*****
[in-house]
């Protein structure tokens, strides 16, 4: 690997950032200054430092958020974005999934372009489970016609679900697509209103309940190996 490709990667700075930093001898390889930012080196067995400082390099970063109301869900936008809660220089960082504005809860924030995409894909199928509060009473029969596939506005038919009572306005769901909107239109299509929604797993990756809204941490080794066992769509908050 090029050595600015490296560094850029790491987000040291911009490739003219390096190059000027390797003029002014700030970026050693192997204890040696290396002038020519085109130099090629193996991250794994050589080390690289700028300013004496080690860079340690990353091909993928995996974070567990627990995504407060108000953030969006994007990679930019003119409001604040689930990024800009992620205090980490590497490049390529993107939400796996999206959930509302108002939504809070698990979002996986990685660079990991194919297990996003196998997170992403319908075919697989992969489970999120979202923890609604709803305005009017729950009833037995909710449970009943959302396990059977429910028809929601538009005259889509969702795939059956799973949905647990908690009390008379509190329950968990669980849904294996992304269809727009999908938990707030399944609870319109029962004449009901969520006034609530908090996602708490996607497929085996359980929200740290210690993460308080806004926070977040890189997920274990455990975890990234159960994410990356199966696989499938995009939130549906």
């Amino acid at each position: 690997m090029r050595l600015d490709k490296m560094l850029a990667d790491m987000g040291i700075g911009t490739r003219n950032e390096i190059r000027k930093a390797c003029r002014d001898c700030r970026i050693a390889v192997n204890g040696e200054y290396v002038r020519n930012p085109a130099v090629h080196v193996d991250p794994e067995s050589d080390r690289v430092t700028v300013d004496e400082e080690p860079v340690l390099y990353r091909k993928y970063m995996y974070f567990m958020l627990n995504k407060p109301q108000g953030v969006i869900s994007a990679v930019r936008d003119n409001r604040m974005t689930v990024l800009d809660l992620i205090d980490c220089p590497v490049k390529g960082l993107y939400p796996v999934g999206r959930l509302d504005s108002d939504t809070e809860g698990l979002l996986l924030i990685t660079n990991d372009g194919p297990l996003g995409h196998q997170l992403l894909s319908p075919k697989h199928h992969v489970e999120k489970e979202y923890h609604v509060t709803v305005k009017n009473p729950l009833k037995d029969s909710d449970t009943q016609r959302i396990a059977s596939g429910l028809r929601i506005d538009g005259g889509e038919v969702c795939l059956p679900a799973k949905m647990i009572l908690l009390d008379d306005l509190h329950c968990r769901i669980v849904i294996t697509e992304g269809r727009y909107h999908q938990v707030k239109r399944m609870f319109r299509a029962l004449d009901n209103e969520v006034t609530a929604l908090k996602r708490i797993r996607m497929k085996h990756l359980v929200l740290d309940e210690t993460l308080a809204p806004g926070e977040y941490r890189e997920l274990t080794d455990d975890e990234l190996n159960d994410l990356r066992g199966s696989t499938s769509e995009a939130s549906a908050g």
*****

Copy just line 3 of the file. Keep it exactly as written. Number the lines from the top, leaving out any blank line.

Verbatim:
């Amino acid at each position: 690997m090029r050595l600015d490709k490296m560094l850029a990667d790491m987000g040291i700075g911009t490739r003219n950032e390096i190059r000027k930093a390797c003029r002014d001898c700030r970026i050693a390889v192997n204890g040696e200054y290396v002038r020519n930012p085109a130099v090629h080196v193996d991250p794994e067995s050589d080390r690289v430092t700028v300013d004496e400082e080690p860079v340690l390099y990353r091909k993928y970063m995996y974070f567990m958020l627990n995504k407060p109301q108000g953030v969006i869900s994007a990679v930019r936008d003119n409001r604040m974005t689930v990024l800009d809660l992620i205090d980490c220089p590497v490049k390529g960082l993107y939400p796996v999934g999206r959930l509302d504005s108002d939504t809070e809860g698990l979002l996986l924030i990685t660079n990991d372009g194919p297990l996003g995409h196998q997170l992403l894909s319908p075919k697989h199928h992969v489970e999120k489970e979202y923890h609604v509060t709803v305005k009017n009473p729950l009833k037995d029969s909710d449970t009943q016609r959302i396990a059977s596939g429910l028809r929601i506005d538009g005259g889509e038919v969702c795939l059956p679900a799973k949905m647990i009572l908690l009390d008379d306005l509190h329950c968990r769901i669980v849904i294996t697509e992304g269809r727009y909107h999908q938990v707030k239109r399944m609870f319109r299509a029962l004449d009901n209103e969520v006034t609530a929604l908090k996602r708490i797993r996607m497929k085996h990756l359980v929200l740290d309940e210690t993460l308080a809204p806004g926070e977040y941490r890189e997920l274990t080794d455990d975890e990234l190996n159960d994410l990356r066992g199966s696989t499938s769509e995009a939130s549906a908050g």